Internal combustion engine

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An internal combustion engine utilizes the gas expansion caused by the burning of a fuel, to produce mechanical energy to do work. The change in volume of the fuel and air mixture increases pressure when in a confined space—the combustion chamber—and is converted to mechanical force. The most common internal combustion engine—the piston engine—uses the mechanical force created to drive a rotating crankshaft which powers a flywheel and provides the compression for other combustion chambers in sequence.

A second common form, the jet turbine, uses air compression from forward motion or the action of a compressor fan to provide initial fuel-air compression. The energy captured from the fuel mixture's combustion may be captured through a mechanical linkage to a central shaft or through the direction of exhaust gases to provide thrust.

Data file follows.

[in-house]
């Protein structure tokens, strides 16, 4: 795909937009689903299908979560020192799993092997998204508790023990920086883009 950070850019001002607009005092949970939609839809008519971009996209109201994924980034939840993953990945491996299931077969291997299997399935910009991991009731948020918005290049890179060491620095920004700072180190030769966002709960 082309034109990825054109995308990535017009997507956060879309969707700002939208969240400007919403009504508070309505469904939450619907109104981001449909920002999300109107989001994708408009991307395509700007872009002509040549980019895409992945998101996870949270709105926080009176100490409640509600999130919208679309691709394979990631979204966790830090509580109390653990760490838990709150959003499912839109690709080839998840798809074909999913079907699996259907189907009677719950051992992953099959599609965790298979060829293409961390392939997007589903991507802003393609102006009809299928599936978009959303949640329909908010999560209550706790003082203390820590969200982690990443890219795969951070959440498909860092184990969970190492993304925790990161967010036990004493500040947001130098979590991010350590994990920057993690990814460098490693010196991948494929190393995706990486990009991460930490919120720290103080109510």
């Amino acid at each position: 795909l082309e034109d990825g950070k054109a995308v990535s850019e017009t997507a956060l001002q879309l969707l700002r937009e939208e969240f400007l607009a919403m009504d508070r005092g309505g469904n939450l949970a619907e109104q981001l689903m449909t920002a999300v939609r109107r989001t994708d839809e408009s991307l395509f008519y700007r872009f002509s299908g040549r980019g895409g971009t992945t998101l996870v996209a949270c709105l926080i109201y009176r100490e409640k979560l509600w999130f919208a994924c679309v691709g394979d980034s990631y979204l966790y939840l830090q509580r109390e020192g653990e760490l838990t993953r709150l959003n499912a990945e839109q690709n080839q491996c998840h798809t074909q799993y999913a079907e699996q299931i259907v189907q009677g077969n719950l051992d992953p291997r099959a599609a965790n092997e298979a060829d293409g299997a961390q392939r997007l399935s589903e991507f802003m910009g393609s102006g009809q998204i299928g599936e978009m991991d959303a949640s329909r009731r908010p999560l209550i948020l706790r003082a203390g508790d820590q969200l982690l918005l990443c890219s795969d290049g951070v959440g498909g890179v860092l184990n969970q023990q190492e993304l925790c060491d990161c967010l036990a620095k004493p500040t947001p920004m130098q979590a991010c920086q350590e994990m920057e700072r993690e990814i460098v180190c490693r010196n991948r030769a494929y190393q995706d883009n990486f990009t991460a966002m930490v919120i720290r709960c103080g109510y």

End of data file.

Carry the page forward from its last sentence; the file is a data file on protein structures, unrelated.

Internal combustion engines vary by type of fuel, manner of compressing the fuel-air mixture, and method of converting chemical energy from gas expansion into mechanical energy. Variations within types can include the use of the engine, manner of regulation, and general construction forms.